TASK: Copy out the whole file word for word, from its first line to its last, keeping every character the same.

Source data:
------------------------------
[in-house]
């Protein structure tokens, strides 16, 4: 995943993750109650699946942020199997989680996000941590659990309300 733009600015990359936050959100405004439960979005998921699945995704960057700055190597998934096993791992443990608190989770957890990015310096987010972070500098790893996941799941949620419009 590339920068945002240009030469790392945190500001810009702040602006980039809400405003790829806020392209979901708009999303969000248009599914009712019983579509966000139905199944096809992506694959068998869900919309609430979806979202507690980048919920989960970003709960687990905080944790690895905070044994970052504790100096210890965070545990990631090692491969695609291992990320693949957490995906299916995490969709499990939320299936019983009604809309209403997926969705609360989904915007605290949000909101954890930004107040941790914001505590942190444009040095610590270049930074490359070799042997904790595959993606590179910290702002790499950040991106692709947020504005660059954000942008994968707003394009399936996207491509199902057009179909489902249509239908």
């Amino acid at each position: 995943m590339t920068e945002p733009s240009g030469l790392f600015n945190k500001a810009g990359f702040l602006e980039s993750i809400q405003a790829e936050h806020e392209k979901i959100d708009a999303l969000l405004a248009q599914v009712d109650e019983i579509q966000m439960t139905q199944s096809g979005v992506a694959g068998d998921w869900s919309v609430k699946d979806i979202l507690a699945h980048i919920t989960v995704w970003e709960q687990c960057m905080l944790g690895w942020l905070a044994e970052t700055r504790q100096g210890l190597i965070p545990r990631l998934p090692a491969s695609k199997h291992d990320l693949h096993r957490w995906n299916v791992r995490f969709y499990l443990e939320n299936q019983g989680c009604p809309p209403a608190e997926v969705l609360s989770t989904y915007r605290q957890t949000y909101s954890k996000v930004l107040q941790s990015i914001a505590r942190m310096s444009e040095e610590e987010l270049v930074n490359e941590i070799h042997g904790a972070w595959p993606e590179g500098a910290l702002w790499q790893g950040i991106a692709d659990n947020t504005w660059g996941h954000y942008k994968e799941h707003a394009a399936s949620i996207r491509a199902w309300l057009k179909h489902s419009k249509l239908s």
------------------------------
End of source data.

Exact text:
[in-house]
């Protein structure tokens, strides 16, 4: 995943993750109650699946942020199997989680996000941590659990309300 733009600015990359936050959100405004439960979005998921699945995704960057700055190597998934096993791992443990608190989770957890990015310096987010972070500098790893996941799941949620419009 590339920068945002240009030469790392945190500001810009702040602006980039809400405003790829806020392209979901708009999303969000248009599914009712019983579509966000139905199944096809992506694959068998869900919309609430979806979202507690980048919920989960970003709960687990905080944790690895905070044994970052504790100096210890965070545990990631090692491969695609291992990320693949957490995906299916995490969709499990939320299936019983009604809309209403997926969705609360989904915007605290949000909101954890930004107040941790914001505590942190444009040095610590270049930074490359070799042997904790595959993606590179910290702002790499950040991106692709947020504005660059954000942008994968707003394009399936996207491509199902057009179909489902249509239908």
């Amino acid at each position: 995943m590339t920068e945002p733009s240009g030469l790392f600015n945190k500001a810009g990359f702040l602006e980039s993750i809400q405003a790829e936050h806020e392209k979901i959100d708009a999303l969000l405004a248009q599914v009712d109650e019983i579509q966000m439960t139905q199944s096809g979005v992506a694959g068998d998921w869900s919309v609430k699946d979806i979202l507690a699945h980048i919920t989960v995704w970003e709960q687990c960057m905080l944790g690895w942020l905070a044994e970052t700055r504790q100096g210890l190597i965070p545990r990631l998934p090692a491969s695609k199997h291992d990320l693949h096993r957490w995906n299916v791992r995490f969709y499990l443990e939320n299936q019983g989680c009604p809309p209403a608190e997926v969705l609360s989770t989904y915007r605290q957890t949000y909101s954890k996000v930004l107040q941790s990015i914001a505590r942190m310096s444009e040095e610590e987010l270049v930074n490359e941590i070799h042997g904790a972070w595959p993606e590179g500098a910290l702002w790499q790893g950040i991106a692709d659990n947020t504005w660059g996941h954000y942008k994968e799941h707003a394009a399936s949620i996207r491509a199902w309300l057009k179909h489902s419009k249509l239908s």